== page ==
Dungeon Hunter 4 Shows Dark Side of In-App Purchases

Dungeon Hunter 4 Review

Castles and dungeons with armed people around.

 Dungeon Hunter 4

There are good 'freemium' games, and there are bad ones. Temple Run is a great example of a good freemium game. Free to play, you don't ever need to pay anything to enjoy the game. The in-app purchases are there to enhance your enjoyment of the game, not simply create a hole in your wallet that leaks money to the game's publisher.

Dungeon Hunter 4 is one of the worst. 

Dungeon Hunter 4 Features

  • Classic action RPG gameplay
  • 4 Character Classes with unique skills and combat styles
  • Solo, Co-Op and PvP game modes

Dungeon Hunter 4 Review

Like Dungeon Hunter 3, the latest in Gameloft's Diablo-esque action RPG series takes in-app purchases to the next level. The in-app purchases come in the form of blue gems, which are the game's currency for unlocking certain features, buying certain items, etc. And offers to use these gems come fast and furious. You'll see special items you can buy when transitioning between areas, when browsing a shop's inventory, when browsing your own inventory, and even when doing normal tasks that don't require gems such as using skill points.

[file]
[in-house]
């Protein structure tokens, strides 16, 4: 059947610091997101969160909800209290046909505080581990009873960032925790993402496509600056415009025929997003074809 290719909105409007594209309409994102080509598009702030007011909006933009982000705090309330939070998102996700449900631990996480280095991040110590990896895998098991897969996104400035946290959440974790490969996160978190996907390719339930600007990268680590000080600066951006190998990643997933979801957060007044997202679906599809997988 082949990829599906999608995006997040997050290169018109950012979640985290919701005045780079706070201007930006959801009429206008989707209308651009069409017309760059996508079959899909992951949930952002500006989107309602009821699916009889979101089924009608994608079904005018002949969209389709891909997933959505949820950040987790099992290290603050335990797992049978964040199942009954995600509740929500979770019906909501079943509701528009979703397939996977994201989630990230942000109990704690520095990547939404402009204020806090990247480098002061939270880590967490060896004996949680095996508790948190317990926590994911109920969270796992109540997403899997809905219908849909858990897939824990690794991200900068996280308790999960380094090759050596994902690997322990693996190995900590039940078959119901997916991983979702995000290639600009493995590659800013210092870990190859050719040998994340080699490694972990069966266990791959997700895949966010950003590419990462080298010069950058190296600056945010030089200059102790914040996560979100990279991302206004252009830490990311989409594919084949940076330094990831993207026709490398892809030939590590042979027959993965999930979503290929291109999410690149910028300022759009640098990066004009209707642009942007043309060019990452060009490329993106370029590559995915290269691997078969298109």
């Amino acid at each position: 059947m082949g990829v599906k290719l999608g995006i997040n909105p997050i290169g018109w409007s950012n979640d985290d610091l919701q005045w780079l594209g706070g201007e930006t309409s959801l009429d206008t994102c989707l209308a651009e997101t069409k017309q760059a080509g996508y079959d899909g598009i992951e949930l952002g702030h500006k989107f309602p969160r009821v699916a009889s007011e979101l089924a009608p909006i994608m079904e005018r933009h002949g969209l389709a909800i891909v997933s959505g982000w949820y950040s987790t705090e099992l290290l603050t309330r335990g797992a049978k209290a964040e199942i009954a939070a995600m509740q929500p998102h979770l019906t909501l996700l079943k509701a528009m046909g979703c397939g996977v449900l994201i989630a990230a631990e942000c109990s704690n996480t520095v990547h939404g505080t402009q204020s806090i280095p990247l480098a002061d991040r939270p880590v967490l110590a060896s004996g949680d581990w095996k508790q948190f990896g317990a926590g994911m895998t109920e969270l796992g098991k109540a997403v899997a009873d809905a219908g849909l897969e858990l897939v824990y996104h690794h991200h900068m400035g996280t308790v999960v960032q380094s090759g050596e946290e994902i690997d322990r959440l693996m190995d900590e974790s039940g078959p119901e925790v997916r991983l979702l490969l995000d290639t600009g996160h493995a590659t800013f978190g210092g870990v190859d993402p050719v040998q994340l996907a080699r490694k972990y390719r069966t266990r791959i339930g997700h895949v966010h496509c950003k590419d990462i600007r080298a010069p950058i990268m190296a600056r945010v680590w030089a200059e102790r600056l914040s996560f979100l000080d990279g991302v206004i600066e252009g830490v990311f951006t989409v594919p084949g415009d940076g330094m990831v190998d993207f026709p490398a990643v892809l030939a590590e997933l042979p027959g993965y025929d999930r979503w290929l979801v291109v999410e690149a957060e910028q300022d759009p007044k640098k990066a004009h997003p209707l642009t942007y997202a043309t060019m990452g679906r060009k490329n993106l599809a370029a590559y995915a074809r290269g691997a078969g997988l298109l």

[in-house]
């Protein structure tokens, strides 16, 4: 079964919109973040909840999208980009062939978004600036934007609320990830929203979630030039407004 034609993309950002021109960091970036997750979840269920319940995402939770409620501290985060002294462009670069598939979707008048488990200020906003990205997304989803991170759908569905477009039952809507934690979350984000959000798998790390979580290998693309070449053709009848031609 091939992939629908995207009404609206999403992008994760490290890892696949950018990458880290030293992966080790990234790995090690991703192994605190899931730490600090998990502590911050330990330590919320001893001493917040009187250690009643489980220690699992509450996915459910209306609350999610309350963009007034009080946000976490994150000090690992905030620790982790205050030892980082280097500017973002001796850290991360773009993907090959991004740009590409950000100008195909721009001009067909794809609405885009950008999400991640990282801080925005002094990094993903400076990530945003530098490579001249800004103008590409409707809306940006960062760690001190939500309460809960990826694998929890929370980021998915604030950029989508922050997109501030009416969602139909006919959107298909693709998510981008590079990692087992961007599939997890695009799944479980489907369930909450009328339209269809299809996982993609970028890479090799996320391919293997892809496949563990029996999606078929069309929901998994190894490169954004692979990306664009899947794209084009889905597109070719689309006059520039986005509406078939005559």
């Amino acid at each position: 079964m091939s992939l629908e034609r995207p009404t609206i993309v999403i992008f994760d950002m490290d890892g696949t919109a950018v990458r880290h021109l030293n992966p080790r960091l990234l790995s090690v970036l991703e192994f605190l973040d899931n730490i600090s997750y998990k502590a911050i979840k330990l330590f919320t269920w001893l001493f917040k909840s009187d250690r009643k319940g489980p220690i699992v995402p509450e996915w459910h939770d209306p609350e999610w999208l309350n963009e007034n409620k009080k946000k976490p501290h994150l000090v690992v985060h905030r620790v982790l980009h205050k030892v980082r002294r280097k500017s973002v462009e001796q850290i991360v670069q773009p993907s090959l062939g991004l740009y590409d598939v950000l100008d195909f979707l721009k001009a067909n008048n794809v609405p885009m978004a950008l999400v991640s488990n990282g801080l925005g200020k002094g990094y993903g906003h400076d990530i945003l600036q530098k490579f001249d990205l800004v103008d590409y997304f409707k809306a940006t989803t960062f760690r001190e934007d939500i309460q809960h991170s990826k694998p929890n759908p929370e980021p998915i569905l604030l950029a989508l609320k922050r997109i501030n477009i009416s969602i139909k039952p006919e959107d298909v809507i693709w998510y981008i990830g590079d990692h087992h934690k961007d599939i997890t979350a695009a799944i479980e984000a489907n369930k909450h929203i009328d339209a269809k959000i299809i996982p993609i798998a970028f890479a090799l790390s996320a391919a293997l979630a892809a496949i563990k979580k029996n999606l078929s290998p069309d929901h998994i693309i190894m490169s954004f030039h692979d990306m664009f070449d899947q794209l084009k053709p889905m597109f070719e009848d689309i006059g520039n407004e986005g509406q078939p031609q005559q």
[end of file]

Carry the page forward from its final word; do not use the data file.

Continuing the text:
Action RPGs tend to be all about the loot, and Dungeon Hunter 4 is no different. There's plenty of loot. Only you'll have to either pay for it or wait for it. The loot that drops from monsters and chests is invariably trash. You can upgrade it, which means waiting for a few minutes for the upgrade to finish or spending blue gems to upgrade immediately. And of course, you can simply buy your loot using blue gems and not worry about the upgrade process.

And in what amounts to a game-stopping decision, Gameloft decided health potions shouldn't drop from monsters. They also shouldn't be purchasable in shops. Instead, you will get three health potions a day. And if you guessed you can get around this limitation by spending blue gems, you are correct. Basically, you'll only be able to play a limited amount of time before you run out of health potions and must put the game down, or you'll need to reach into your digital wallet and shell out some money to continue playing.

Sadly, the game itself is pretty good. The graphics have been polished, although all of the Dungeon Hunter games tend to look pretty good, and the game offers solo play, co-op play, and PvP play. The four character classes offer two melee fighter classes, a ranged class, and a mage class, and instead of being just a bunch of arena fights like the disappointing 3rd entry in the series, Dungeon Hunter 4 is a full game.

Sure, the story itself is pretty bland, the dialogue indicates that no writers worked on the project and the voice acting is poor. But that's just window dressing to a good Action RPG, and when you are in the action, Dungeon Hunter 4 is a pretty fun game... until they want you to pay to continue playing or gear up your character sufficiently enough to take down a boss mob. 

You can download Dungeon Hunter 4 from the App Store.